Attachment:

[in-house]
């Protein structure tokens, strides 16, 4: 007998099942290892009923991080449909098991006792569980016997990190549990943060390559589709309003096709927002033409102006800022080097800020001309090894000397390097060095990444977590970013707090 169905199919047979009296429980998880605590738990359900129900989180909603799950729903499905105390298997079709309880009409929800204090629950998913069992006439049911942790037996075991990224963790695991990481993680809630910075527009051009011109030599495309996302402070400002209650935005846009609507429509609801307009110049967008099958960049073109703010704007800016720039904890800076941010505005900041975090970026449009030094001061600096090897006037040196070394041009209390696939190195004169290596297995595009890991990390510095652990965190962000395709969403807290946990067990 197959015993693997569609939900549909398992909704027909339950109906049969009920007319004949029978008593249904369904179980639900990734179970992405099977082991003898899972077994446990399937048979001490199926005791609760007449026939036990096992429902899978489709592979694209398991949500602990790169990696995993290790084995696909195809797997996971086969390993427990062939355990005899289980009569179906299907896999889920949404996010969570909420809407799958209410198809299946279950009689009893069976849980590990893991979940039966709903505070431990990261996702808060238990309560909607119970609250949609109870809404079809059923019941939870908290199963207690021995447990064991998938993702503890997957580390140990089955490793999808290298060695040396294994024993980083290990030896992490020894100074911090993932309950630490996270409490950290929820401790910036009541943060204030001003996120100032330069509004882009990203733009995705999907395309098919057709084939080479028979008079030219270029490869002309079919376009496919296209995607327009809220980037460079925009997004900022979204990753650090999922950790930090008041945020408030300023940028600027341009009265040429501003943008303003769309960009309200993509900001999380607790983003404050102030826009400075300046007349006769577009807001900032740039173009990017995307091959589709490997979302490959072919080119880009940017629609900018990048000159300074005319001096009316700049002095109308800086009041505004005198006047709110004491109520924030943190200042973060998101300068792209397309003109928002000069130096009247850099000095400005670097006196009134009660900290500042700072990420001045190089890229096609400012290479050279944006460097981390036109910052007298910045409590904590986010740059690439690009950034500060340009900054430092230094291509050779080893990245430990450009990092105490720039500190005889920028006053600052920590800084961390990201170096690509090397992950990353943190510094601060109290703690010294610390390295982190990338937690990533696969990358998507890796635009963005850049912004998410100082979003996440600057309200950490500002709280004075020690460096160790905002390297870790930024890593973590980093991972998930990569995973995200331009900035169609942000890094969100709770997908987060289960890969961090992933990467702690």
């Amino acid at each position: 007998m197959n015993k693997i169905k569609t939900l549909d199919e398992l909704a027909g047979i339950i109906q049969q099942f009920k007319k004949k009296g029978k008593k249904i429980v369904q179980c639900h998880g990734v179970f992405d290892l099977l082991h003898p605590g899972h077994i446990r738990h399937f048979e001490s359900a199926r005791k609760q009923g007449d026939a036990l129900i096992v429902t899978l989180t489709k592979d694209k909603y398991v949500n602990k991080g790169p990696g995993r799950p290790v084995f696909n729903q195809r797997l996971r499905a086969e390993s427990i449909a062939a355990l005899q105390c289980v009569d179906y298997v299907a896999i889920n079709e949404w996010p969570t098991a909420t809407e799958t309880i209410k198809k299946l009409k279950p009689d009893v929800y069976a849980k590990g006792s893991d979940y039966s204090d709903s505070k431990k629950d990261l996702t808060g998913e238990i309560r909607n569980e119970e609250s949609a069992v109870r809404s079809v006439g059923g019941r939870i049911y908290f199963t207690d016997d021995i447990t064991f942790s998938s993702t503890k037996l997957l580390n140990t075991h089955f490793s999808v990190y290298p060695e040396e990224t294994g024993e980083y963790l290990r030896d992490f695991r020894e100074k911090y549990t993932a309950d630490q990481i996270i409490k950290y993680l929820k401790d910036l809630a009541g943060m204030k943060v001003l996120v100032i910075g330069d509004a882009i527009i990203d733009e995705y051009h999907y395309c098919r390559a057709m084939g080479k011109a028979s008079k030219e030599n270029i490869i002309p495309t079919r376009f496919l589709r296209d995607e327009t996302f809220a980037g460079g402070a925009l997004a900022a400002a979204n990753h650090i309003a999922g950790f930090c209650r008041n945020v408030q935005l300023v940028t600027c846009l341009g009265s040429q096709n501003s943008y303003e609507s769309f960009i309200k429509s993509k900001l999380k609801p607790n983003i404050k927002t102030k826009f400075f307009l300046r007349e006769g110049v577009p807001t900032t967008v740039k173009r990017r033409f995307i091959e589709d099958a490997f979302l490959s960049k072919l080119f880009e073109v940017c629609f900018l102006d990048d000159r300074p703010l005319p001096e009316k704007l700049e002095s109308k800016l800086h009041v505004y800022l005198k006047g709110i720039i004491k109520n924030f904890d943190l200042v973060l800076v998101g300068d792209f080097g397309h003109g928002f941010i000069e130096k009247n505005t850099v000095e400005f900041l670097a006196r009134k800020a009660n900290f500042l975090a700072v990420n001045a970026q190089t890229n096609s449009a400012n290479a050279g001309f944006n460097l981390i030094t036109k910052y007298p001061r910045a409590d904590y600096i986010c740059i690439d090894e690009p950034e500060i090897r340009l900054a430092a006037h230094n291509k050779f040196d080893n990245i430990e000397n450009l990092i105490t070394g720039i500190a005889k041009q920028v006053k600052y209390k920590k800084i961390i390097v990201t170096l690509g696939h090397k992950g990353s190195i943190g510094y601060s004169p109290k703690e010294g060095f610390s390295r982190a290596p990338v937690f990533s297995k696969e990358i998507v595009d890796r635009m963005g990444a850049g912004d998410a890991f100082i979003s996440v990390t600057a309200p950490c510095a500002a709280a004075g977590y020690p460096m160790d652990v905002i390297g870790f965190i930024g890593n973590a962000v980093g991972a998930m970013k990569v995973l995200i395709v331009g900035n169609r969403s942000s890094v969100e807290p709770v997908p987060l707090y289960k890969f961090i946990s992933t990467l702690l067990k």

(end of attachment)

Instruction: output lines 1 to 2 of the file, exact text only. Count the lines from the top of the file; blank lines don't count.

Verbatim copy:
[in-house]
């Protein structure tokens, strides 16, 4: 007998099942290892009923991080449909098991006792569980016997990190549990943060390559589709309003096709927002033409102006800022080097800020001309090894000397390097060095990444977590970013707090 169905199919047979009296429980998880605590738990359900129900989180909603799950729903499905105390298997079709309880009409929800204090629950998913069992006439049911942790037996075991990224963790695991990481993680809630910075527009051009011109030599495309996302402070400002209650935005846009609507429509609801307009110049967008099958960049073109703010704007800016720039904890800076941010505005900041975090970026449009030094001061600096090897006037040196070394041009209390696939190195004169290596297995595009890991990390510095652990965190962000395709969403807290946990067990 197959015993693997569609939900549909398992909704027909339950109906049969009920007319004949029978008593249904369904179980639900990734179970992405099977082991003898899972077994446990399937048979001490199926005791609760007449026939036990096992429902899978489709592979694209398991949500602990790169990696995993290790084995696909195809797997996971086969390993427990062939355990005899289980009569179906299907896999889920949404996010969570909420809407799958209410198809299946279950009689009893069976849980590990893991979940039966709903505070431990990261996702808060238990309560909607119970609250949609109870809404079809059923019941939870908290199963207690021995447990064991998938993702503890997957580390140990089955490793999808290298060695040396294994024993980083290990030896992490020894100074911090993932309950630490996270409490950290929820401790910036009541943060204030001003996120100032330069509004882009990203733009995705999907395309098919057709084939080479028979008079030219270029490869002309079919376009496919296209995607327009809220980037460079925009997004900022979204990753650090999922950790930090008041945020408030300023940028600027341009009265040429501003943008303003769309960009309200993509900001999380607790983003404050102030826009400075300046007349006769577009807001900032740039173009990017995307091959589709490997979302490959072919080119880009940017629609900018990048000159300074005319001096009316700049002095109308800086009041505004005198006047709110004491109520924030943190200042973060998101300068792209397309003109928002000069130096009247850099000095400005670097006196009134009660900290500042700072990420001045190089890229096609400012290479050279944006460097981390036109910052007298910045409590904590986010740059690439690009950034500060340009900054430092230094291509050779080893990245430990450009990092105490720039500190005889920028006053600052920590800084961390990201170096690509090397992950990353943190510094601060109290703690010294610390390295982190990338937690990533696969990358998507890796635009963005850049912004998410100082979003996440600057309200950490500002709280004075020690460096160790905002390297870790930024890593973590980093991972998930990569995973995200331009900035169609942000890094969100709770997908987060289960890969961090992933990467702690």